[Date Prev][Date Next][Thread Prev][Thread Next][Date Index][Thread Index]

Re: Sacrificing to standards

I sent the following message to Orion last evening, but have not seen it 
appear.  Please forgive me if this presents a duplication.

David Suter
Saint Martin's College


Here's what I came up with five years ago when I looked into the issue of 
the cult of the standards and the date of the Habakkuk Pesher in 
developing a critique of Eisenman's use of the reference to argue for a 
late date for the pesher.  The argument about the conservative character 
of religious practice (in general) comes from Gosta Ahlstrom, one of my 
professors, whom TLT and NPL normally think highly of (although I don't 
know if they'd go along with this particular argument.  The bottom line 
is that it is not possible to prove that the cult of the standards 
existed in republican times, but it is not possible to rule it out either.

The most important of the legionary standards was not the image of the 
emperor but the <L>aquila</L> or eagle of the legion, which was given to 
the various units under the reforms of Gaius Marius in 104 BCE.  The 
eagle was the <L>numen legionis</L>, had an altar dedicated to it, and 
received sacrifices when the legion was victorious.  Its loss in battle 
was the equivalent of the death of the legion.  While there is no direct 
evidence that the cult of the standards antedates imperial times, it is 
entirely within the realm of possibility that it does -- particularly since 
the introduction of the <L>aquila</L> by Marius was one of several steps 
designed to make the army a more effective and professional fighting 
force.  The fact that religious practice is generally conservative in 
character likewise suggests the possibility of a republican date for the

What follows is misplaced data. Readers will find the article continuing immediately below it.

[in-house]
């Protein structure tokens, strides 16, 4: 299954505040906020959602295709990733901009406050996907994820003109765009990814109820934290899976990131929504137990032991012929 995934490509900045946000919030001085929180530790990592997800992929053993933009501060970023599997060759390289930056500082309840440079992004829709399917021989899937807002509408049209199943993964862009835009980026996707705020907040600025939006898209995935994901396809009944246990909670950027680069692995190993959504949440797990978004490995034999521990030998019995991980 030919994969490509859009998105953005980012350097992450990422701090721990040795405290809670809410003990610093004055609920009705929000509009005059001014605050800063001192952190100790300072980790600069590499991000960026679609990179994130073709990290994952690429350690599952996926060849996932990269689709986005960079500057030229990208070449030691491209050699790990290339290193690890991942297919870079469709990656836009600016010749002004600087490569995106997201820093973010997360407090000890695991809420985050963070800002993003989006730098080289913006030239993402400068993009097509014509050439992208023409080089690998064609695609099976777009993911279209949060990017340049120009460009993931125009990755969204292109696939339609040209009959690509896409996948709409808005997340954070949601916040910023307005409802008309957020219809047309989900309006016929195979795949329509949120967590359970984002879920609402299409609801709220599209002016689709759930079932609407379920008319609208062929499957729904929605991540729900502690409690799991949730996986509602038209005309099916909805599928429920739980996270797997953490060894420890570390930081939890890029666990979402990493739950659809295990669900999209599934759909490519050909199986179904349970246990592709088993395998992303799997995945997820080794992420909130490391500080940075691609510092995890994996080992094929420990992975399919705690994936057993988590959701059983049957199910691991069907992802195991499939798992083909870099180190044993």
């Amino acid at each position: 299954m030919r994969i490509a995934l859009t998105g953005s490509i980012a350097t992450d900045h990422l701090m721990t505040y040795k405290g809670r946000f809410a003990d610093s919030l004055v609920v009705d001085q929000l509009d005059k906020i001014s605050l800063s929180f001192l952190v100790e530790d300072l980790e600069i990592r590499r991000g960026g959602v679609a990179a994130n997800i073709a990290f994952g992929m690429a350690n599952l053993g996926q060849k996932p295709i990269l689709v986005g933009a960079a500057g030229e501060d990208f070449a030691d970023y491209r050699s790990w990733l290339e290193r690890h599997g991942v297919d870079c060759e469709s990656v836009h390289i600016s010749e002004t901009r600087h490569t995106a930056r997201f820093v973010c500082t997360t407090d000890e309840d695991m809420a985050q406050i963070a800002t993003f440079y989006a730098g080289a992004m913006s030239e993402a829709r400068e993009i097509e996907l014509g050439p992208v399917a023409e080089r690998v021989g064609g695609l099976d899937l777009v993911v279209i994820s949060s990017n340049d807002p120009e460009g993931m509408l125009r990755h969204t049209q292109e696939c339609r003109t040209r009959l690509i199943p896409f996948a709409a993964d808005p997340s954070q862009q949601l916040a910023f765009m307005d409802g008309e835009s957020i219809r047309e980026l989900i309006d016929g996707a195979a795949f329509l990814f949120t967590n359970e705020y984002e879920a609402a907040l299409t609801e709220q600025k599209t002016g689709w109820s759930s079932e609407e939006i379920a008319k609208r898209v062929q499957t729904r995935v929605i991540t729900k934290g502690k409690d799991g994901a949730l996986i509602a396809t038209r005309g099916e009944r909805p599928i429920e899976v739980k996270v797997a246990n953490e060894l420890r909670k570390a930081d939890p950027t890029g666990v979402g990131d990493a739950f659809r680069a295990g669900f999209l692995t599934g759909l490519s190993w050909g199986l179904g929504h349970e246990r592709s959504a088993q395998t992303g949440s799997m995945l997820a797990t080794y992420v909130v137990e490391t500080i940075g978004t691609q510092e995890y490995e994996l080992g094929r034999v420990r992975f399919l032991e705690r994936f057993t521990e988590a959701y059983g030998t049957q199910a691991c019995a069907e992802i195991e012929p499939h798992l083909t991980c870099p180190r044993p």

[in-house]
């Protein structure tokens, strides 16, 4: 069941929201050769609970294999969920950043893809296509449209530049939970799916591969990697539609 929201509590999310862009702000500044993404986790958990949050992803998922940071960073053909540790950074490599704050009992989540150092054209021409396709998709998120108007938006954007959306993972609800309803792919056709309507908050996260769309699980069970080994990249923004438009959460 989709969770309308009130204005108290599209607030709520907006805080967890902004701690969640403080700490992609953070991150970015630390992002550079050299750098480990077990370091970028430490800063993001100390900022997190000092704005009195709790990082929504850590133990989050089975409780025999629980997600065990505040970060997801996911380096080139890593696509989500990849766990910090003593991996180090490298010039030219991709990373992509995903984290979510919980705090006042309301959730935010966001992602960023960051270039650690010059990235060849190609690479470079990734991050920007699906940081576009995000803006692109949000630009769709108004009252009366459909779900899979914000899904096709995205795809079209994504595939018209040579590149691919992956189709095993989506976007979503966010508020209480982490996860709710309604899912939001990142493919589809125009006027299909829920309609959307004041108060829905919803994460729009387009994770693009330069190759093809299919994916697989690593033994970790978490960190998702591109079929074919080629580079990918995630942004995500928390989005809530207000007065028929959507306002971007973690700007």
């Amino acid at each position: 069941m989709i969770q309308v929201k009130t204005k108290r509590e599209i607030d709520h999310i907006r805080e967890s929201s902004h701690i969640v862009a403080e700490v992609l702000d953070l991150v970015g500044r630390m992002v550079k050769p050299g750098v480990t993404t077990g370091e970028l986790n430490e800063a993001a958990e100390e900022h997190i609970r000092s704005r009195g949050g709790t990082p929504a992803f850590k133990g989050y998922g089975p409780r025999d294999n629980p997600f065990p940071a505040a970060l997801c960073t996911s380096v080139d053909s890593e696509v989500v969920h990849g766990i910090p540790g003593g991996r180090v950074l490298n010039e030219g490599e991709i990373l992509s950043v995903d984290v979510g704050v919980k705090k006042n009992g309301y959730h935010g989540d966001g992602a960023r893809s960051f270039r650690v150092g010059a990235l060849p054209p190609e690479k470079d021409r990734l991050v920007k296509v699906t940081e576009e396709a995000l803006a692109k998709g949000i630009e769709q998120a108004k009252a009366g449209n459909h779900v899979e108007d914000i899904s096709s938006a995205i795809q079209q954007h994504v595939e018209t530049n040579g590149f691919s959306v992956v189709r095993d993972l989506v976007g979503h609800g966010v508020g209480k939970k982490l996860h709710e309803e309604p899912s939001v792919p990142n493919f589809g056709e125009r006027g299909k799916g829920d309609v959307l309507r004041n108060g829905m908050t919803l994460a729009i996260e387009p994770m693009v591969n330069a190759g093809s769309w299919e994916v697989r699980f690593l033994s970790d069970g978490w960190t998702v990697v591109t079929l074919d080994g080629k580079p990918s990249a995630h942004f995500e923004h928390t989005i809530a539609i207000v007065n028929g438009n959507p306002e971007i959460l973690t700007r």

cult.  In any case, the detail cannot be used to rule out a date for the 
Habakkuk Pesher as early as 63 BCE, the beginning of the Roman presence 
in Israel.  

For information on the cult of the standards, see Michael Grant, <B>The 
Army of the Caesars</B> (New York: Scribners, 1974), p. 5; N.G.L. Hammond 
and H. H. Scullard, eds., "Signa Militaria" and "Standards, Cult of," <B>The 
Oxford Classical Dictionary, 2nd edition</B> (Oxford: Clarendon, 1970), 
pp. 988 and 1011; H.M.D. Parker, <B>The Roman Legions</B> (New York: 
Barnes and Noble, 1958), p. 36; and Lawrence Keppie, <B>The Making of the 
Roman Army:  From Republic to Empire</B> (Totowa, N.J.: Barnes and Noble, 
1984), p. 67.  Keppie points out that prior to the Marian reforms the 
five symbols on the standards -- eagle, wolf, minotaur, horse, and boar -- 
were all "animal totems, reflecting the religious beliefs of an 
agricultural society" (ibid.), another factor suggesting that the cult of 
the standards has its roots in traditional Roman religion and is not an 
innovation of the Empire.

Could the last comment in any way illuminate the "horses and beasts" in 
the Habakkuk Pesher?

Hope this is helpful,

> > > 

David W. Suter
Saint Martin's College
Lacey, WA 98503